WASHINGTON, July 7 (UPI) -- Screening mammography in the United States has resulted in the discovery of more small cancers, however the increase in scans has not resulted in a decrease of the risk of dying from breast cancer.
Rather than saving lives, researchers found in a new study that the main result of an increase in mammograms over the course of a decade was over-diagnosis and possibly harm.
"This study shows that the more we look, the more you find," Joann Elmore, a professor of medicine at the University of Washington, told NPR. "The more you screen, the more likely you are to detect early precancerous abnormalities like ductal carcinoma in situ and early-stage cancer."
Researchers reviewed the records of 16 million women at least 40 years old who underwent breast cancer screening in 547 counties during the year 2000. They found 53,207 women who were diagnosed with breast cancer and whose progress was tracked from their initial diagnosis in 2000 until December 2010.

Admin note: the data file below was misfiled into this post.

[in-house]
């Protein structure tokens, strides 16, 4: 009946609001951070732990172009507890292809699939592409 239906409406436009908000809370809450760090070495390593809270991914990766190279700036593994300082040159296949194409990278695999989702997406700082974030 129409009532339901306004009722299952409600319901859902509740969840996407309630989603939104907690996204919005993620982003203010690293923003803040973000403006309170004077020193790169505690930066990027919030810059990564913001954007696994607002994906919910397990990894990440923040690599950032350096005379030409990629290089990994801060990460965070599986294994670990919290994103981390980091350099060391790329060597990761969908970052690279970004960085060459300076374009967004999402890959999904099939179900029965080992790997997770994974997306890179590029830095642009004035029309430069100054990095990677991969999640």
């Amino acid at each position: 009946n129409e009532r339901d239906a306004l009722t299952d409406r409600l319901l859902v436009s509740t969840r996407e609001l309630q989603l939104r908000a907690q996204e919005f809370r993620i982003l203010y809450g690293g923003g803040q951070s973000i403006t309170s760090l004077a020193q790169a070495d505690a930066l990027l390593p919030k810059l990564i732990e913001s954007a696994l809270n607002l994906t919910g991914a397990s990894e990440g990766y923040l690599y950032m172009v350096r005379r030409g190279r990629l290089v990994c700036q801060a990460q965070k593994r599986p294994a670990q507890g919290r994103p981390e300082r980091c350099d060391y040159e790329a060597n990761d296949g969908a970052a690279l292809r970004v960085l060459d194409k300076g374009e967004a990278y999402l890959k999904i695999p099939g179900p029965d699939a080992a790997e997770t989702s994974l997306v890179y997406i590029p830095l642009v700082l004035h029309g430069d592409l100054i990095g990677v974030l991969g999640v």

The data showed that increased screening revealed 16 percent more cancers being found overall, however the breast cancer death rate remained unchanged. When considering for size of the tumors found, researchers said 25 percent more small tumors were found and 7 percent more large ones were discovered.
While other studies have shown a 20 percent reduction in breast cancer deaths, researchers said mortality from breast cancer alone may be too rare to reliably detect with their study. They note, however, that the increase in mammograms has not reduced the number of large tumors found. Rather, it shows a lot more small tumors are being discovered with a negligible number of lives being saved.
"Treatment of an overdiagnosed tumor cannot provide benefit, but it can lead to harm," Elmore wrote in an editorial published alongside the study. "Overdiagnosis and overtreatment are now widely acknowledged to be an important harm of medical practice, including cancer screening."
The conclusion of both researchers and Elmore is that widespread screening mammography has not saved additional lives and, based on other studies, may be harming women because of the process of a mammogram and stress associated with awaiting its results.
"We do not believe that the right rate of screening mammography is zero," researchers wrote. "As is the case with screening in general, the balance of benefits and harms is likely to be most favorable when screening is directed to those at high risk, provided neither too frequently nor too rarely, and sometimes followed by watchful waiting instead of immediate active treatment."
The study is published in JAMA Internal Medicine.